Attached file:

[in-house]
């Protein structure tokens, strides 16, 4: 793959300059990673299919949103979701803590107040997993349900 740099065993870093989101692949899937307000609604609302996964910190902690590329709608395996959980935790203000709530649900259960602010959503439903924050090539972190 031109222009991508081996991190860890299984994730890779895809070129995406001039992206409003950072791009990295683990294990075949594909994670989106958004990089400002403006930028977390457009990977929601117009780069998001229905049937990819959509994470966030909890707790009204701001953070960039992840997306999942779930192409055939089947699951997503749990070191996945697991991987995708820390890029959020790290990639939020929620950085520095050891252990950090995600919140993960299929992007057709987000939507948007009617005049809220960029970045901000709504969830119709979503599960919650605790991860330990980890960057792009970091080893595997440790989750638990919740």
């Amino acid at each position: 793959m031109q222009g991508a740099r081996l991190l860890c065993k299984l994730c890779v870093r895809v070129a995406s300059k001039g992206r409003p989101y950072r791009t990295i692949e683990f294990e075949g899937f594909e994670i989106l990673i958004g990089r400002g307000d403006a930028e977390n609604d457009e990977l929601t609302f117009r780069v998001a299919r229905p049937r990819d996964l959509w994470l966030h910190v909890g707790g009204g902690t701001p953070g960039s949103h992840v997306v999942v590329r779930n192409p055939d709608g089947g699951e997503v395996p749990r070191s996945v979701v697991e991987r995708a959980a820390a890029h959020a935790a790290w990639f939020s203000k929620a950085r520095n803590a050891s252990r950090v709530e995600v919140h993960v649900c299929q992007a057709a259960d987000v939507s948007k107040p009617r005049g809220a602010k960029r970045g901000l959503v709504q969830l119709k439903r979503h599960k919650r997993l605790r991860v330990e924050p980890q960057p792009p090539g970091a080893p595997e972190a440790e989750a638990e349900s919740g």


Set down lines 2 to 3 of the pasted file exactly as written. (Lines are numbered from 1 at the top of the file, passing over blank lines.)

């Protein structure tokens, strides 16, 4: 793959300059990673299919949103979701803590107040997993349900 740099065993870093989101692949899937307000609604609302996964910190902690590329709608395996959980935790203000709530649900259960602010959503439903924050090539972190 031109222009991508081996991190860890299984994730890779895809070129995406001039992206409003950072791009990295683990294990075949594909994670989106958004990089400002403006930028977390457009990977929601117009780069998001229905049937990819959509994470966030909890707790009204701001953070960039992840997306999942779930192409055939089947699951997503749990070191996945697991991987995708820390890029959020790290990639939020929620950085520095050891252990950090995600919140993960299929992007057709987000939507948007009617005049809220960029970045901000709504969830119709979503599960919650605790991860330990980890960057792009970091080893595997440790989750638990919740």
């Amino acid at each position: 793959m031109q222009g991508a740099r081996l991190l860890c065993k299984l994730c890779v870093r895809v070129a995406s300059k001039g992206r409003p989101y950072r791009t990295i692949e683990f294990e075949g899937f594909e994670i989106l990673i958004g990089r400002g307000d403006a930028e977390n609604d457009e990977l929601t609302f117009r780069v998001a299919r229905p049937r990819d996964l959509w994470l966030h910190v909890g707790g009204g902690t701001p953070g960039s949103h992840v997306v999942v590329r779930n192409p055939d709608g089947g699951e997503v395996p749990r070191s996945v979701v697991e991987r995708a959980a820390a890029h959020a935790a790290w990639f939020s203000k929620a950085r520095n803590a050891s252990r950090v709530e995600v919140h993960v649900c299929q992007a057709a259960d987000v939507s948007k107040p009617r005049g809220a602010k960029r970045g901000l959503v709504q969830l119709k439903r979503h599960k919650r997993l605790r991860v330990e924050p980890q960057p792009p090539g970091a080893p595997e972190a440790e989750a638990e349900s919740g």